Germania: Is fussball coming home?

There were tears in the Basle dressing room when the players heard that coach Thorsten Fink was leaving.

Everybody knew that Hamburg would approach Fink but Swiss football assumed that, with Basle doing the business in the UEFA Champions League, their promising young coach would stay. But Fink couldn't resist this opportunity and, given the variables and vagaries that afflict the coaching profession, it’s hard to blame him.

If the 44-year-old coach had any doubt what his mission at Hamburg was, he only had to look at the clock in the corner of the club’s new stadium, which proudly counts down the months, days, minutes and seconds that the Red Shorts have been in the Bundesliga.

Before the Hoffenheim game kicked off, the clock stood at 48 years, 88 days, 33 minutes and 32 seconds, celebrating the fact that Hamburg are the only club to have played every season in the Bundesliga since it was formed in 1963. That is not a record the club plans to lose without a fight.

No pressure, then…

But has Fink instilled that urgency into his new players? Playing 3-4-3, they beat Hoffenheim 2-0 to earn three points that lifted them out of the relegation zone. But in the first 10 minutes, the Hamburg man who showed the most composure on the ball was probably Fink himself, trapping a ball on his chest on the touchline and calmly volleying it back onto the pitch. Some coaches would have turned this act into a piece of comedy, or self-congratulation, but Fink did it simply with minimal fuss and immediately focused on the game.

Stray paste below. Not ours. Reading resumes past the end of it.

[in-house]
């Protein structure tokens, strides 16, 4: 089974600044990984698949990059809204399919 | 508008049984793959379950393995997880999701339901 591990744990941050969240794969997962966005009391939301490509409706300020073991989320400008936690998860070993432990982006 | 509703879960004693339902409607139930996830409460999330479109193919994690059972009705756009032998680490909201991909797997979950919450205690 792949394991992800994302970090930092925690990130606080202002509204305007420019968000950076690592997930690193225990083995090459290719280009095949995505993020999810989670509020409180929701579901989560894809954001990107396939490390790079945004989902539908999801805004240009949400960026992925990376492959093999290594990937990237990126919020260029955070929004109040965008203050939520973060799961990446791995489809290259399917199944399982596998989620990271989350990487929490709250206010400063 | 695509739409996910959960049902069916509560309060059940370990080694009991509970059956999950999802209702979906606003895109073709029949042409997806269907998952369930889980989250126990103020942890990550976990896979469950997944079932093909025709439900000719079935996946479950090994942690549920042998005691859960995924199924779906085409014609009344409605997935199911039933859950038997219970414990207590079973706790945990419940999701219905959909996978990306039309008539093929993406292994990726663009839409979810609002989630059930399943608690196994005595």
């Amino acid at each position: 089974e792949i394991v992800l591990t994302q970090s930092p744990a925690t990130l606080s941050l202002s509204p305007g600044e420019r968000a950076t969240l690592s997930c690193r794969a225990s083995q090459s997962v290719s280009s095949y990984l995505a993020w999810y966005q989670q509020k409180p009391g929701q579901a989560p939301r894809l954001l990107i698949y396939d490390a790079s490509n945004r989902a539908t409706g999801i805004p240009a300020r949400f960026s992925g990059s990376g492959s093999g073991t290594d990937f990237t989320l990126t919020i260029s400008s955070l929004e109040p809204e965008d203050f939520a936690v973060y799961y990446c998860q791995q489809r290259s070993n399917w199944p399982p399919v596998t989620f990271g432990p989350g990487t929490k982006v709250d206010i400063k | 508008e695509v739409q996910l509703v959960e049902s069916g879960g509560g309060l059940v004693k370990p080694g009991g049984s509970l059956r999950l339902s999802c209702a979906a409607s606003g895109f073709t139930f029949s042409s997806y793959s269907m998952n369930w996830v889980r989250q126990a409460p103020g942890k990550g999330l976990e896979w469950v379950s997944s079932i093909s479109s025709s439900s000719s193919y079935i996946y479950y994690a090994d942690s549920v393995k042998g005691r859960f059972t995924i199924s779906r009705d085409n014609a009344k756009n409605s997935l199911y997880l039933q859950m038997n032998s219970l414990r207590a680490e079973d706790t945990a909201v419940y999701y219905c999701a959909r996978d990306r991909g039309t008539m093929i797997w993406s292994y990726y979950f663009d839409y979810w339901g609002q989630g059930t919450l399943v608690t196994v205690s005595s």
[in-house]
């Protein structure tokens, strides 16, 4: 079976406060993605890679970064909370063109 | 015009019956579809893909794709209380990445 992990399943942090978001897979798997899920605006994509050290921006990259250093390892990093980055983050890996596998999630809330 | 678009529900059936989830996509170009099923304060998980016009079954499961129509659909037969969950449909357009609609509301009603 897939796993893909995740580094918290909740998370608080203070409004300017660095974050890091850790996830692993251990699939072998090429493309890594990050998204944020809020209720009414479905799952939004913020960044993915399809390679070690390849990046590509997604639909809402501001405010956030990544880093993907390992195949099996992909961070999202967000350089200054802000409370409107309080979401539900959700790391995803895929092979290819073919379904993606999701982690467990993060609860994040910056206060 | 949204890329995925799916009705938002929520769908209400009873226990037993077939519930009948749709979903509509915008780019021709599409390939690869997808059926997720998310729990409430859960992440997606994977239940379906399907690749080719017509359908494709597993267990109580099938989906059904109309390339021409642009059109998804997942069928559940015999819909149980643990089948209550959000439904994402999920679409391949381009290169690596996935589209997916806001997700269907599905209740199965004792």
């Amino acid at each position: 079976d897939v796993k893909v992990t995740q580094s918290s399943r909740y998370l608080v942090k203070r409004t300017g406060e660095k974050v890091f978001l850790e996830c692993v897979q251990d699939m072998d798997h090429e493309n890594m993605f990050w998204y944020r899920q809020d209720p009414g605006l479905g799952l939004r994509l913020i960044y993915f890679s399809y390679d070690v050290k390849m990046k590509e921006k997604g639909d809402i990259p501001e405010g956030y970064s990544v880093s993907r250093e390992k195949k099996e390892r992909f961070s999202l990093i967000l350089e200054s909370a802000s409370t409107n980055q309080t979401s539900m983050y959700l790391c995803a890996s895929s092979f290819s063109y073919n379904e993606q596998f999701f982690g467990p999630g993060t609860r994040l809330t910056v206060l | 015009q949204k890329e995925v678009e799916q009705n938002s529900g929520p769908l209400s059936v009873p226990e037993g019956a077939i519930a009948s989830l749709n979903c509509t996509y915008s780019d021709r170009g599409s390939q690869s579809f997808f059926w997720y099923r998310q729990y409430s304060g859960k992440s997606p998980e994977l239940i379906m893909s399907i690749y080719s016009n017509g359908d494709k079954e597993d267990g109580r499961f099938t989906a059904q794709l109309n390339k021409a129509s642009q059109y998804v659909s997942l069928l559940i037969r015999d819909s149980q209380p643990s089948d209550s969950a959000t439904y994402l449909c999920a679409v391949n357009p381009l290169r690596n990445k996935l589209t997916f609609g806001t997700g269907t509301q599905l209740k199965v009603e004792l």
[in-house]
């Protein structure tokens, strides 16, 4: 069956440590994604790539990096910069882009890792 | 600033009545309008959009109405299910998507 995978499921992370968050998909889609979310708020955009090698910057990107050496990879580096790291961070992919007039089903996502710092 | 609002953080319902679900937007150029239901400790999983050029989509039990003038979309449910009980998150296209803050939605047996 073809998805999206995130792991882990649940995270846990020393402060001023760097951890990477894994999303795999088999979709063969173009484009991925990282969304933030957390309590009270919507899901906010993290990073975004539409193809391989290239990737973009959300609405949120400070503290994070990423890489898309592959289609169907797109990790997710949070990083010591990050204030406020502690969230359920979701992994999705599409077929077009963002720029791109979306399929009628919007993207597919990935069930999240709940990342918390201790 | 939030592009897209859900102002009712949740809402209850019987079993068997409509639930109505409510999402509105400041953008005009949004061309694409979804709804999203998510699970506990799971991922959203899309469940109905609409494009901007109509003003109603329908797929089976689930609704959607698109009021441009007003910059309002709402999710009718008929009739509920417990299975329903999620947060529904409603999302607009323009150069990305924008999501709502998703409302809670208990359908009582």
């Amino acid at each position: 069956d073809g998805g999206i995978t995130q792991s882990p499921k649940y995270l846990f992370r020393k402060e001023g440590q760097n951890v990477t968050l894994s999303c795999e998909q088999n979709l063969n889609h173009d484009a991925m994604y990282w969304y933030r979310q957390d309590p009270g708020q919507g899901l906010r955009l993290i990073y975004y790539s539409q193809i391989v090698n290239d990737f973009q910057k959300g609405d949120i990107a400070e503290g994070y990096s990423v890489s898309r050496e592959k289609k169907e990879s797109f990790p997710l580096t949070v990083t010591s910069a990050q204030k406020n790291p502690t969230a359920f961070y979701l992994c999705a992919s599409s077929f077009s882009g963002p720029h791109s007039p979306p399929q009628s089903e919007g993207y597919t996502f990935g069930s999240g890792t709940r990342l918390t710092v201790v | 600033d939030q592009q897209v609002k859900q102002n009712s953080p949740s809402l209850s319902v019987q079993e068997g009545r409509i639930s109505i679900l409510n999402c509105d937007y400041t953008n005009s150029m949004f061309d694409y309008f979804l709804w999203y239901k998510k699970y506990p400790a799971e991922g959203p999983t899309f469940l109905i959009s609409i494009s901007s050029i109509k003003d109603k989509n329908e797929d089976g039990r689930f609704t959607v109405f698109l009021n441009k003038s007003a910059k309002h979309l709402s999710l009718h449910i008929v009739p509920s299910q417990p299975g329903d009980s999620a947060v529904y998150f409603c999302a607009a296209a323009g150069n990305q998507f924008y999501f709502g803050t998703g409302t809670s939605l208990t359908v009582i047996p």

Peruvian striker Paolo Guerrero and German midfielder Marcell Jansen got Hamburg’s goals – Jansen made the second with a slalom through the Hoffenheim defence and scored with a calm finish – but the most assured players in red shorts were probably German international Dennis Aogo and Jeffrey Bruma. Given the challenges Chelsea face in central defence, the loan of Bruma – once hailed as the new John Terry (when JT was in his prime) – to Hamburg seems an odd oversight.

Fink (centre) with Arnesen and Bruma

The matchday programme’s cover star was Gokhan Tore, Hamburg’s tricksy, muscular Turkish wide player who – at the age of 19 – already looks as accomplished as Hoffenheim’s Ryan Babel. The 24-year-old Dutch winger, once tipped alongside Lionel Messi to be one of the stars of the 2006 World Cup, raised hopes with his mazy runs but, as he did so often at Anfield, cruelly extinguished them with a lack of end product.

Still, it doesn’t pay to be too dogmatic about such matters. To the layman’s eyes, the best that could be said of Hamburg striker Marcus Berg’s performance was that he was constantly on the verge of being effectual. After the game, the first question put to Fink was about Berg. The coach replied that the stats showed that Berg had set up more shots – five – than anyone else on the pitch so he was happy with his No.16’s performance.